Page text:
Ellen Anderson

“Nursing creates opportunities to share God’s love. This opportunity is the main reason I am excited to be a nurse,” says Ellen. Through heavy books, hard tests, and early mornings, Ellen grew greatly both spiritually and personally. “Nursing school helped me grow in interpersonal communication, critical thinking, perseverance, and decision making.” In the MBU nursing program, she learned to view each person as a human being made in the image of God. Even in difficult situations with difficult people, Jesus calls us to have compassion on all people. 

Ellen says, “My favorite verse in nursing school was Isaiah 26:12 “LORD, thou wilt ordain peace for us: for thou also hast wrought all our works in us.” After graduation, Ellen plan to work in an adult/pediatric medical-surgical unit. She hopes to eventually get a master’s degree and become a nurse practitioner. 

Anna Rossiter 

In a program that stretches students mentally and spiritually, Anna focused on service and taking the next step. “You have to learn how to deal with difficult patients and yet still show them compassion. Spiritually, I have learned to trust God more and to seek His Will during trying times,” she says.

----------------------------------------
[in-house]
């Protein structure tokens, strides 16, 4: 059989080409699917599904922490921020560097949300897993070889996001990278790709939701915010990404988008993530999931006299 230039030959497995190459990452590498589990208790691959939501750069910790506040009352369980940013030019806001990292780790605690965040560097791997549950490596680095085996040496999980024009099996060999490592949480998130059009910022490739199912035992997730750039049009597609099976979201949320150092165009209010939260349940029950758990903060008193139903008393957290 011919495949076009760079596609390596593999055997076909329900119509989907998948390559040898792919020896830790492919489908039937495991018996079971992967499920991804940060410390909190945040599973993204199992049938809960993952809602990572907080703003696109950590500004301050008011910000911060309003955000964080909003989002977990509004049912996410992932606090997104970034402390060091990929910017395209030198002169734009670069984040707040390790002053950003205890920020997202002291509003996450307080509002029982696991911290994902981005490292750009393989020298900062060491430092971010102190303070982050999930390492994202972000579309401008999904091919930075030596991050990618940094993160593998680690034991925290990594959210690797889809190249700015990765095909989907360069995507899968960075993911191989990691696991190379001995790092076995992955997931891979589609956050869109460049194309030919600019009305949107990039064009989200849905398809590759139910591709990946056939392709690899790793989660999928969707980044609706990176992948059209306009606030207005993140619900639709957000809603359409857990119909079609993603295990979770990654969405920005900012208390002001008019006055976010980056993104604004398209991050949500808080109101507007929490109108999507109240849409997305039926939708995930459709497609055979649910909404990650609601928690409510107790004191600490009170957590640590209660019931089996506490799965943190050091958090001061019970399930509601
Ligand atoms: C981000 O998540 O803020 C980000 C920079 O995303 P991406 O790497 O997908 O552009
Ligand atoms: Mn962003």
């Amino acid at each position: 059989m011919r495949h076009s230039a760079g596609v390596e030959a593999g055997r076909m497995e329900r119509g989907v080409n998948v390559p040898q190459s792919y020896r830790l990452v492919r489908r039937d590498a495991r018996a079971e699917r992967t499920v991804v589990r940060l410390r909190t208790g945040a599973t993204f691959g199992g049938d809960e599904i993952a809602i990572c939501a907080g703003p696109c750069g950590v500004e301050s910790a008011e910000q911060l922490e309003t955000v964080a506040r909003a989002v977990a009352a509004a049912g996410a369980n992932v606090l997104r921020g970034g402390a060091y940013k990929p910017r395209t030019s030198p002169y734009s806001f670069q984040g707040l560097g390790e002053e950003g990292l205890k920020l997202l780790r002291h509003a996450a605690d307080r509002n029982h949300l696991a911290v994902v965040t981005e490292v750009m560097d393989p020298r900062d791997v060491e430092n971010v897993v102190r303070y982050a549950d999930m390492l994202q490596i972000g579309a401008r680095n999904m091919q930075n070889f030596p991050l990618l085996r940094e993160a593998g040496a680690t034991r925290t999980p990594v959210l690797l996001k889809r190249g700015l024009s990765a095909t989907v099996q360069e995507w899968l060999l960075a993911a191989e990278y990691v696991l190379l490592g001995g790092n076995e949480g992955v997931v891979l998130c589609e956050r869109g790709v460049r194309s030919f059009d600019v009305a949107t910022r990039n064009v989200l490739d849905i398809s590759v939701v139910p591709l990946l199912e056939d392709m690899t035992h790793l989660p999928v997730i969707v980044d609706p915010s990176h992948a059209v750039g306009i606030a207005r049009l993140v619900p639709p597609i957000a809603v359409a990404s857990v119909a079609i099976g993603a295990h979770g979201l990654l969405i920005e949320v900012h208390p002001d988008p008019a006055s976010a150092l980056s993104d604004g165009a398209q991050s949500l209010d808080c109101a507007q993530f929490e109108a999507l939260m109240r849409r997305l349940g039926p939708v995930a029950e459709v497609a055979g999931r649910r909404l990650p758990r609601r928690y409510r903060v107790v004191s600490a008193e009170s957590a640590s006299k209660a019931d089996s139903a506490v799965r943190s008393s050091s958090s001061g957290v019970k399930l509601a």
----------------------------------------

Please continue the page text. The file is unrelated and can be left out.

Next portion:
During the busiest year of nursing school, Anna served as an RA, ran collegiate cross country, and got engaged. Though these responsibilities often ended in late nights and early mornings, God gave her the strength to persevere. She says, “I give Him all the glory for sustaining me during the long hours, critical moments, and emotionally draining times.”

Anna tells future nursing students to take the semester week by week and focus on ministry. “Ministry is one of the best ways to take a break from the schedule of school and be refreshed by taking your eyes off yourself and focusing on others.” She and her husband, James, will remain in Watertown for the next few years serving as Dorm Parents in Spurgeon dorm. Anna will work as a medical-surgical nurse at Oconomowoc Memorial Hospital after graduation.

Grace Jensen

Throughout nursing school, Grace Jensen says she has a new awe for life. “Throughout my clinical, I’ve gotten to both hold the hand of a woman in labor and a man in the last few hours of his life. It really makes you step back and look in awe at the miracle of life,” she say. In addition, Grace watched as the godly examples of other girls in her dorm and faculty members taught her how to value people. 

She encourages younger nursing students to have a strong support system when going into the rigorous program. “If you walk into nursing school thinking you can handle it on your own, you are never going to make it. Turn to God, your family, and your classmates.” Grace and her husband, Keith, have both accepted nursing positions in Saginaw, Michigan. Keith will work in the Neuro-Intensive Care Unit and Grace will work in Neuro-progressive care.

Grace says, “This is what God has called me to do, and I have already seen through clinical how much of an impact I can have in the lives of others. I cannot wait to impact even more lives through this awesome ministry!”